Eugene H. Spafford, executive director emeritus of the Center for Education and Research in Information Assurance and Security (CERIAS) at Purdue University, and a professor in the university's department of computer science. Spafford has explained his research interests as focused on "the prevention, detection, and remediation of information system failures and misuse, with an emphasis on applied information security. This has included research in fault tolerance, software testing and debugging, intrusion detection, software forensics, and security policies." In addition to being a Fellow of ACM, IEEE, and (ISC)², Spafford has been presented the ACM SIGCAS Making a Difference Award, the ACM SIGSAC Outstanding Contribution award, and the ACM Presidential Award, as well as the (ISC)² Harold F. Tipton Lifetime Achievement Award.
Mihalis Yannakakis, Percy K. and Vida L.W. Hudson Professor of Computer Science at Columbia University. Yannakakis says his research interests include "include design and analysis of algorithms, complexity theory, combinatorial optimization, game theory, databases, and modelling, verification, and testing of reactive systems." An ACM Fellow, Yannakakis also is a member of the National Academy of Engineering and the National Academy of Sciences. A recipient of the Donald E. Knuth Prize awarded by ACM SIGACT and IEEE's Technical Committee on the Mathematical Foundations of Compute, Yannakakis also received the Bell Labs Distinguished Member of Technical Staff Award and the Bell Labs President's Gold Award; he also is a Fellow of Bell Laboratories.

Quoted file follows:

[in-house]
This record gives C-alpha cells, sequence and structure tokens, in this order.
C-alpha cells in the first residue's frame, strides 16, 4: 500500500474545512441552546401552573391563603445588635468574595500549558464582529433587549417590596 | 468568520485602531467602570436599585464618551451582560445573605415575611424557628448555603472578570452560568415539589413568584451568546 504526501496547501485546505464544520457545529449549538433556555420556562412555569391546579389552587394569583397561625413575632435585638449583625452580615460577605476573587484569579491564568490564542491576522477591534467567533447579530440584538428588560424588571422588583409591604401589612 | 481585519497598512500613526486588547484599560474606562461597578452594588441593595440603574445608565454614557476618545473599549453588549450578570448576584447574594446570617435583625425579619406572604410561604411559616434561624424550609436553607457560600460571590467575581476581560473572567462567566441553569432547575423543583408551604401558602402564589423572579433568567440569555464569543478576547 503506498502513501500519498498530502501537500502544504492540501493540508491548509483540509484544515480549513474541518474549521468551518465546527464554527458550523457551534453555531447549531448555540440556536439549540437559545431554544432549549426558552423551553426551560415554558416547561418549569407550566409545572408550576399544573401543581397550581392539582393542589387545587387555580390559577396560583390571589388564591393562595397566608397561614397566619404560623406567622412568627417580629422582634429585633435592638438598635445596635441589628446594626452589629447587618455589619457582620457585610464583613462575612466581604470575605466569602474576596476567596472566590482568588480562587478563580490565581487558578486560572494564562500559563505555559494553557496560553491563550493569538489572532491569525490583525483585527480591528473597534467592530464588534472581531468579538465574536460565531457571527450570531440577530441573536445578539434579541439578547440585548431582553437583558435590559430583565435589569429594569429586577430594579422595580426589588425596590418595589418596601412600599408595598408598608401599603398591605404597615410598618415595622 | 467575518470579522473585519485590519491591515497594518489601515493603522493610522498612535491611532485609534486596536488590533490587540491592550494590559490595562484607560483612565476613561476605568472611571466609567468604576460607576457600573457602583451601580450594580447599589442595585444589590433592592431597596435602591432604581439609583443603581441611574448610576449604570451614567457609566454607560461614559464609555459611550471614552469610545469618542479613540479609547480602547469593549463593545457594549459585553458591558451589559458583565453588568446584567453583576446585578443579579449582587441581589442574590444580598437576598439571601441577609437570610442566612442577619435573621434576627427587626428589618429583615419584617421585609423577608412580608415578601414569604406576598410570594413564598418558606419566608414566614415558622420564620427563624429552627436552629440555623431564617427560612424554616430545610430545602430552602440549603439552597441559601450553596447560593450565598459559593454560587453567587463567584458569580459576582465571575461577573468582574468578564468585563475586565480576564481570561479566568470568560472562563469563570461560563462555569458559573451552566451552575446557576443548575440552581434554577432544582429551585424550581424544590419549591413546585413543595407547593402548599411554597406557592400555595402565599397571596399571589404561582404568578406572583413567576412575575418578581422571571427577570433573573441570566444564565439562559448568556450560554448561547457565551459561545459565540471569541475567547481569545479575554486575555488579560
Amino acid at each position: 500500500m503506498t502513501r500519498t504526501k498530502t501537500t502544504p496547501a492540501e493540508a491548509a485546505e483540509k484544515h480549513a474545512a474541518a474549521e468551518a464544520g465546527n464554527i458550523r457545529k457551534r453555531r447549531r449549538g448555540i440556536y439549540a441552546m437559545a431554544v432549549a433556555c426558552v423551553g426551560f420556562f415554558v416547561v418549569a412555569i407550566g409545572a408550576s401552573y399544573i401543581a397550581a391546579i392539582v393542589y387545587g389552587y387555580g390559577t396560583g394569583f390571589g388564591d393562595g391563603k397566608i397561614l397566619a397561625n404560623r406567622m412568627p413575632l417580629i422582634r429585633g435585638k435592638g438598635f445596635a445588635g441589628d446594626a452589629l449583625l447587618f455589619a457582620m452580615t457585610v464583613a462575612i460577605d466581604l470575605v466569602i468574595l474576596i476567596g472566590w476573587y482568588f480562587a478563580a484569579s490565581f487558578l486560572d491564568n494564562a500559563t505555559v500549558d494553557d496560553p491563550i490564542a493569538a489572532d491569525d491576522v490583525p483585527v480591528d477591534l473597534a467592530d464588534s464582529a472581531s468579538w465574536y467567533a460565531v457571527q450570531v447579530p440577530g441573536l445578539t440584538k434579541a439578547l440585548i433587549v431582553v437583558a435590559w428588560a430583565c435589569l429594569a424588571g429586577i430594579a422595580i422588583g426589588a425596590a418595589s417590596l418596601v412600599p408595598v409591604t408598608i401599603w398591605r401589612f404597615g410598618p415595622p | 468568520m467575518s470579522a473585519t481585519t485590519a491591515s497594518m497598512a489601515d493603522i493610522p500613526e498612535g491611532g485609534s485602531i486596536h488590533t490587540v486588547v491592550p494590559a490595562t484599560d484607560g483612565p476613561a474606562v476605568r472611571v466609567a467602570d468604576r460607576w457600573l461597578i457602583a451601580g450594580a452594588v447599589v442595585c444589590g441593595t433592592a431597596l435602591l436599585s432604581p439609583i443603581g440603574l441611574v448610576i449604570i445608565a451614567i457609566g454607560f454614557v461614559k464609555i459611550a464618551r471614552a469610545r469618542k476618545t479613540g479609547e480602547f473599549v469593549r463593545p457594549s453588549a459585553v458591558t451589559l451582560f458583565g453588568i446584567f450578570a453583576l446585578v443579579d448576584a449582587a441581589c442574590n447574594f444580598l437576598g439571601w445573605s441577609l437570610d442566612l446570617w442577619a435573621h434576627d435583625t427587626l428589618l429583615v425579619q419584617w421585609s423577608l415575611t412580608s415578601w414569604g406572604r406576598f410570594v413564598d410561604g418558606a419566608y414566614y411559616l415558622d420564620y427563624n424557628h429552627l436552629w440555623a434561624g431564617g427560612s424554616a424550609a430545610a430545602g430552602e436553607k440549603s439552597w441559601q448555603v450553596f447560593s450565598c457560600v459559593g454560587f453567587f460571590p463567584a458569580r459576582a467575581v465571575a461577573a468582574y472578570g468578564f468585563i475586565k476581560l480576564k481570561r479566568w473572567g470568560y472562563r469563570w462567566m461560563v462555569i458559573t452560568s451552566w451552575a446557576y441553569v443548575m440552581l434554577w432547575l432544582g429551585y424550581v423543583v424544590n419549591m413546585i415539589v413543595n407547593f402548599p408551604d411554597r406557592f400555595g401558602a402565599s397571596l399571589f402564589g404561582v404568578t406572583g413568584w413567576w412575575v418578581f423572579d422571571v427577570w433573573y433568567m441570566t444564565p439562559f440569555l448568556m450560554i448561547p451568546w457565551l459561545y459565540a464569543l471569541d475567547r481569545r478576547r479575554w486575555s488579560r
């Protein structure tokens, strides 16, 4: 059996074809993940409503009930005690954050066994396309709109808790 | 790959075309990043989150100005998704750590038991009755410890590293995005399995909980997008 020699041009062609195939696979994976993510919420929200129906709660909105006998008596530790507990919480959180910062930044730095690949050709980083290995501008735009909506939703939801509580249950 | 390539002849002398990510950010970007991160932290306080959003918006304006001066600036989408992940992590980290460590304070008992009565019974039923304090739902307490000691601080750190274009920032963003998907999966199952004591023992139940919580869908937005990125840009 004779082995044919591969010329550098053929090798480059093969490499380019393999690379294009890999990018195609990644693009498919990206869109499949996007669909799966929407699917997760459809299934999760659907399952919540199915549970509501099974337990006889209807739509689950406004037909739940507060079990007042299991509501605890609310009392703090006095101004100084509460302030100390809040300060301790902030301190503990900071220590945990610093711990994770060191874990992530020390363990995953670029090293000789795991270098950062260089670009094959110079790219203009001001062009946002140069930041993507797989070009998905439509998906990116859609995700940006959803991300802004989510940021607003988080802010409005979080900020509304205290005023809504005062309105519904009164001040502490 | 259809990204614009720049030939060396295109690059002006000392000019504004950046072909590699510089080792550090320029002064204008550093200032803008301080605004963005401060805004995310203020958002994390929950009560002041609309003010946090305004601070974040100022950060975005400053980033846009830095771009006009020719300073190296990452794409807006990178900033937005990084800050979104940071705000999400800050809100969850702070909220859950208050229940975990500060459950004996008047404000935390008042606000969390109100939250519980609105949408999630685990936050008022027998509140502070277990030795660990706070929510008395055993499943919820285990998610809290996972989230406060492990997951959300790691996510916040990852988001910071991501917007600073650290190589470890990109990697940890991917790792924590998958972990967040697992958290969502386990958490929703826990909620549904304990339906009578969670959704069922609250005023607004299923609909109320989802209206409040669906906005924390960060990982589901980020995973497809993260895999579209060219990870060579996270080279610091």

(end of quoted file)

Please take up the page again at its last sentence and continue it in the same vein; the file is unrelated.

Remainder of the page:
Alexander A. Razborov, Andrew McLeish Distinguished Service Professor at the University of Chicago. Razborov has received the Godel Prize given jointly by ACM and the European Association for Theoretical Computer Science (in partnership with Steven Rudich), the David P. Robbins Prize of the American Mathematical Society and the Mathematical Association of America, and the Rolf Nevanlinna Prize of the International Congress of Mathematicians.
Other notable additions to AAAS include singer, songwriter, and activist Joan C. Baez, immunologist Yasmine Belkaid,University of Washington President Ana Mari Cauce,bioethicist R. Alta Charo, Native American scholar and artist Edgar Heap of Birds, technology and knowledgestrategist Charles J. Henry, experimental petrologist Marc M. Hirschmann, lawyer and former U.S. Attorney GeneralEric H. Holder, Jr., performer and professor E. Patrick Johnson, anthropologist of human health Clark S. Larsen, independent filmmaker Richard S. Linklater, author Ann Patchett, poet and playwrightClaudia Rankine, and Advanced Micro Devices CEO and electrical engineerLisa T. Su.
"We congratulate these incoming members of the Academy for excelling in a broad array of fields; we want to celebrate them and learn from them," said Nancy C. Andrews, chair of the AAAS Board of Directors. "When Academy members come together, bringing their expertise and insights to our work, they help develop new insights and potential solutions for some of the most complex challenges we face." The Academy's projects and publications are focused on the arts and humanities, democracy and justice, education, global affairs, and science.